This past week, Google made the news yet again in online video, buying the company On2 for $106.5 million in stock. In talking to colleagues and scrolling through the blogosphere, I find there seems to be a significant amount of confusion surrounding this deal (myself included). Looking at the deal and its implications more closely, here's what I've found:
What On2 does: On2's key product is focused on video compression. A smaller (more compressed) file size means several things: faster download times, fewer delays and lower bandwidth usage. On2 also has software that optimizes video for both mobile and digital televisions.
The obvious reason why this matters to Google: On2 will make YouTube better and more profitable. Despite the recent positive messages on the site's revenue and eventual profitability, it's clear that YouTube is expensive to run because of the sheer volume of video that is uploaded and viewed each day. On2 is a solution to lower the cost of operating the site while at the same time delivering higher quality video. Sidebar on video quality -- On2 powers the current king of quality video, Hulu.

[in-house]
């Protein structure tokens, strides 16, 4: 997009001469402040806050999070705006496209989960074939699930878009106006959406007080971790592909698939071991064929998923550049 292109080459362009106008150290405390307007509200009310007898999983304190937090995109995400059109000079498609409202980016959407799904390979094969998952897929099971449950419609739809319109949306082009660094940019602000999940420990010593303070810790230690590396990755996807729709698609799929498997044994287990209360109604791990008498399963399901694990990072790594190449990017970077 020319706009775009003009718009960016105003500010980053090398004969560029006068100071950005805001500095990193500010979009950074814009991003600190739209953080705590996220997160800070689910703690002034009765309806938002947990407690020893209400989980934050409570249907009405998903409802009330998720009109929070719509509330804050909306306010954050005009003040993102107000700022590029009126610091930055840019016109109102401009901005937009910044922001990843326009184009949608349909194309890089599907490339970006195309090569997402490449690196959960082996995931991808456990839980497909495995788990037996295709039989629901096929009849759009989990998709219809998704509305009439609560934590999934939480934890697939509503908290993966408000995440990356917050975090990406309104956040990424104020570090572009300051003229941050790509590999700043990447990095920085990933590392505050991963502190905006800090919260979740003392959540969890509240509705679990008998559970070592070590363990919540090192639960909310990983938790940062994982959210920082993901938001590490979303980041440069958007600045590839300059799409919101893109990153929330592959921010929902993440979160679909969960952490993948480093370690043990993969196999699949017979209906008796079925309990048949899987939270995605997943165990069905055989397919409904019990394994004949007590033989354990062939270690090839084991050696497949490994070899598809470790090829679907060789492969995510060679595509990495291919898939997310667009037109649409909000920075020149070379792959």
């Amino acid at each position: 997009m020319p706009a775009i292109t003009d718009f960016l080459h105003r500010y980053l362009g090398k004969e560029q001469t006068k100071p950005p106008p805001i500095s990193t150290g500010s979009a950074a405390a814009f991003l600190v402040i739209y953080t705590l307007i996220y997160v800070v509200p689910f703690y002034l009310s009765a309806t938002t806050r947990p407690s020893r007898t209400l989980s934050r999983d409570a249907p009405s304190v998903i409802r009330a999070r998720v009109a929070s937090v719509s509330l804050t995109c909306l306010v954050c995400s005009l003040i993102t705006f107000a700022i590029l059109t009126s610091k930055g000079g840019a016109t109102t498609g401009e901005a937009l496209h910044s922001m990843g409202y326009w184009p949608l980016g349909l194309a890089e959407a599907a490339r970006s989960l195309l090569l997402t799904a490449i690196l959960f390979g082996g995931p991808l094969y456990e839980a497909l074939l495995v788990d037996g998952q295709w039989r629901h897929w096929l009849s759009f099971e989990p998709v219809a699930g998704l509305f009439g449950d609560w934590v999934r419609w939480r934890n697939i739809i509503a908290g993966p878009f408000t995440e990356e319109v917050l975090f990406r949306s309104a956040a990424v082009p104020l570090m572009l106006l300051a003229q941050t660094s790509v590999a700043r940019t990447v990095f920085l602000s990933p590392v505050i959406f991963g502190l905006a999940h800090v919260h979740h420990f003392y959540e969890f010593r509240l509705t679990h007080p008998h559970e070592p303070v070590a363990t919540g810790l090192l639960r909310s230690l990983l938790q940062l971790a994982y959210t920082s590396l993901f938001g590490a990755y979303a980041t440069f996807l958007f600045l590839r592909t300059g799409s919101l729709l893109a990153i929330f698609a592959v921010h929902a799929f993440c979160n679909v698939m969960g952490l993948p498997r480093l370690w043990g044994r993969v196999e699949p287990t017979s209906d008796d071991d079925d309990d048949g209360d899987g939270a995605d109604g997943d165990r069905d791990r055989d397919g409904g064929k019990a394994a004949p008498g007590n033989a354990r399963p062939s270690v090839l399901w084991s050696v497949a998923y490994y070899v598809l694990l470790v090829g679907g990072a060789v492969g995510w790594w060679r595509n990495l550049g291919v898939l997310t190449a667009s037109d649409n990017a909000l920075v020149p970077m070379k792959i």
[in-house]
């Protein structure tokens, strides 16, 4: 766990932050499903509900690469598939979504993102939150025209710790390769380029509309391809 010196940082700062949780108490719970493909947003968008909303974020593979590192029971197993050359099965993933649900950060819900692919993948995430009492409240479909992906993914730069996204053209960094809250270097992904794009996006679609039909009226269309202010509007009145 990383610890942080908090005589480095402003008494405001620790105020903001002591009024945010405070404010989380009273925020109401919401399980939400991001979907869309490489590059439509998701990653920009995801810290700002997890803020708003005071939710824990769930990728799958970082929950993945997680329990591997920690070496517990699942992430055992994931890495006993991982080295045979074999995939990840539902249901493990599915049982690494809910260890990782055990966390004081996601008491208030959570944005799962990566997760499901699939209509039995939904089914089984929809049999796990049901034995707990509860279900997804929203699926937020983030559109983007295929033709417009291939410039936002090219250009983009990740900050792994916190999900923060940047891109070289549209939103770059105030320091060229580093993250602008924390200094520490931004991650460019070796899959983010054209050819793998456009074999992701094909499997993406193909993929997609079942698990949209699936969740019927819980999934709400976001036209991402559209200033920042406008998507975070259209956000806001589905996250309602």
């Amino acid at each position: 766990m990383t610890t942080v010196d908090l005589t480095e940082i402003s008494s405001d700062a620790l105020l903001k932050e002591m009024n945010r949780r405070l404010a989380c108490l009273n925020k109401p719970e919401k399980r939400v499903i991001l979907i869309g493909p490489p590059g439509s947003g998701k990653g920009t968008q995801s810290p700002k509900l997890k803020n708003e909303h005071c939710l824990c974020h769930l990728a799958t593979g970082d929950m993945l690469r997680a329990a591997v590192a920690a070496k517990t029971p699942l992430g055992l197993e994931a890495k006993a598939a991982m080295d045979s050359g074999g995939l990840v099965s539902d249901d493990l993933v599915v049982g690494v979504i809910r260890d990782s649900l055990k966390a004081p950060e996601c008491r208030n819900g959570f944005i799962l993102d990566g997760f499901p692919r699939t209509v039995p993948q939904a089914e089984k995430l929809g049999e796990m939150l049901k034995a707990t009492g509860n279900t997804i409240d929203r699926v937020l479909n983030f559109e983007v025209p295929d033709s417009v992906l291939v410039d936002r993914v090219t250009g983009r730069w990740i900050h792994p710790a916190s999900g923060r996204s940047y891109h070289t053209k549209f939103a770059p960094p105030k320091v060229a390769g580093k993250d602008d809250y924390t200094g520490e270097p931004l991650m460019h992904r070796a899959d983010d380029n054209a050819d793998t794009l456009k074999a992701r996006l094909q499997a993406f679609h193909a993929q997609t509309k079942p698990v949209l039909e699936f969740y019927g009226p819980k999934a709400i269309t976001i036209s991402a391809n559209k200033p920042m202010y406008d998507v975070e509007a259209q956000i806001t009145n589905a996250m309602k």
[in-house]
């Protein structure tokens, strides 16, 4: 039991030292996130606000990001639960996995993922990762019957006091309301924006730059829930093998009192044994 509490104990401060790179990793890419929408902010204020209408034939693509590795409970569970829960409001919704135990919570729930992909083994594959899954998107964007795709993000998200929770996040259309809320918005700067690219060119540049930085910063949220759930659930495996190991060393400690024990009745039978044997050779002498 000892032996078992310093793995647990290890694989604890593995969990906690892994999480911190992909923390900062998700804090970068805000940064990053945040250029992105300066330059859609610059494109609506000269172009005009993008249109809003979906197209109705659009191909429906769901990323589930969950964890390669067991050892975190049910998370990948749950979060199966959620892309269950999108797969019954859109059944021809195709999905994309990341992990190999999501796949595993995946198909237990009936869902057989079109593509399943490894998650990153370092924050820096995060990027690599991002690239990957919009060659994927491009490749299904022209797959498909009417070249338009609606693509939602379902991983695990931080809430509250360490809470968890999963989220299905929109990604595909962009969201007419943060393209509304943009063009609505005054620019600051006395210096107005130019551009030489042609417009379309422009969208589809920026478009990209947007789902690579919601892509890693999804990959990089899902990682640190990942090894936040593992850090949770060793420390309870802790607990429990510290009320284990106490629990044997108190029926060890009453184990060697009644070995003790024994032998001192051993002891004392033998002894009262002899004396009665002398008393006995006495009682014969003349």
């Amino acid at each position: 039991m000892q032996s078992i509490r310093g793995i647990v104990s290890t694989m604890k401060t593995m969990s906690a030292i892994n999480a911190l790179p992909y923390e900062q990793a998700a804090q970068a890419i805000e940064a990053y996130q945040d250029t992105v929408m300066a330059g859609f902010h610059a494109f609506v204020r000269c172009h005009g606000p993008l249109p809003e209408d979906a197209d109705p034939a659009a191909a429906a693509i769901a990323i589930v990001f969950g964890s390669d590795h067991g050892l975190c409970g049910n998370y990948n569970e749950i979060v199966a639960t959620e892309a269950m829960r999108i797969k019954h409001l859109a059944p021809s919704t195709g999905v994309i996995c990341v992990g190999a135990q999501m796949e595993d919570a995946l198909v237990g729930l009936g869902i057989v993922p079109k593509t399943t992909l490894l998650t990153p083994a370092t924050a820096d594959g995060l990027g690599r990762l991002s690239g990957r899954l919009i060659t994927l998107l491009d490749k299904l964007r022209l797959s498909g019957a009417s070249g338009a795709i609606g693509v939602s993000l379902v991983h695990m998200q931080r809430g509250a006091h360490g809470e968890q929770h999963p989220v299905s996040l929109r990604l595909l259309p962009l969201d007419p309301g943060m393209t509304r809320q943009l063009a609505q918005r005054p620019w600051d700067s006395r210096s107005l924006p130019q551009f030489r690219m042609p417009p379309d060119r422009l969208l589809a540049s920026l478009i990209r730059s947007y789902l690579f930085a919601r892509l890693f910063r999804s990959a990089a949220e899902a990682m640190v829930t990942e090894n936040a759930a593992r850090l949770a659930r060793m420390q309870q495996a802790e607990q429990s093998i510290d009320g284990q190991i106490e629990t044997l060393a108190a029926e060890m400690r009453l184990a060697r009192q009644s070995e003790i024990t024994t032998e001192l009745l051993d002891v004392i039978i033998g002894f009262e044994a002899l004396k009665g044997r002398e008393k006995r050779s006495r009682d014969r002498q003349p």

The other obvious reason why this matters to Google: mobile. While mobile is still one of the most polarizing topics out there, most agree that Google is positioning itself to be a force to be reckoned with when mobile finally does hit critical mass. On2 gives the company a solution to deliver quality mobile video on Android as well as on other handsets.
Other companies that this matters to: Adobe and Microsoft. Currently, Flash and Silverlight are the delivery platforms of choice. The On2 codec now gives Google the ability to drive adoption of its HTML5 plugin, which is currently supported by Chrome.
Hopefully, the strategic reasons for the deal make sense now: efficiency today and securing the right technology for future products. Seems like all the right reasons.
(Thanks to Dave Otten and Jeroen Wijering of LongtailVideo.com for their input and explanations for this Insider.)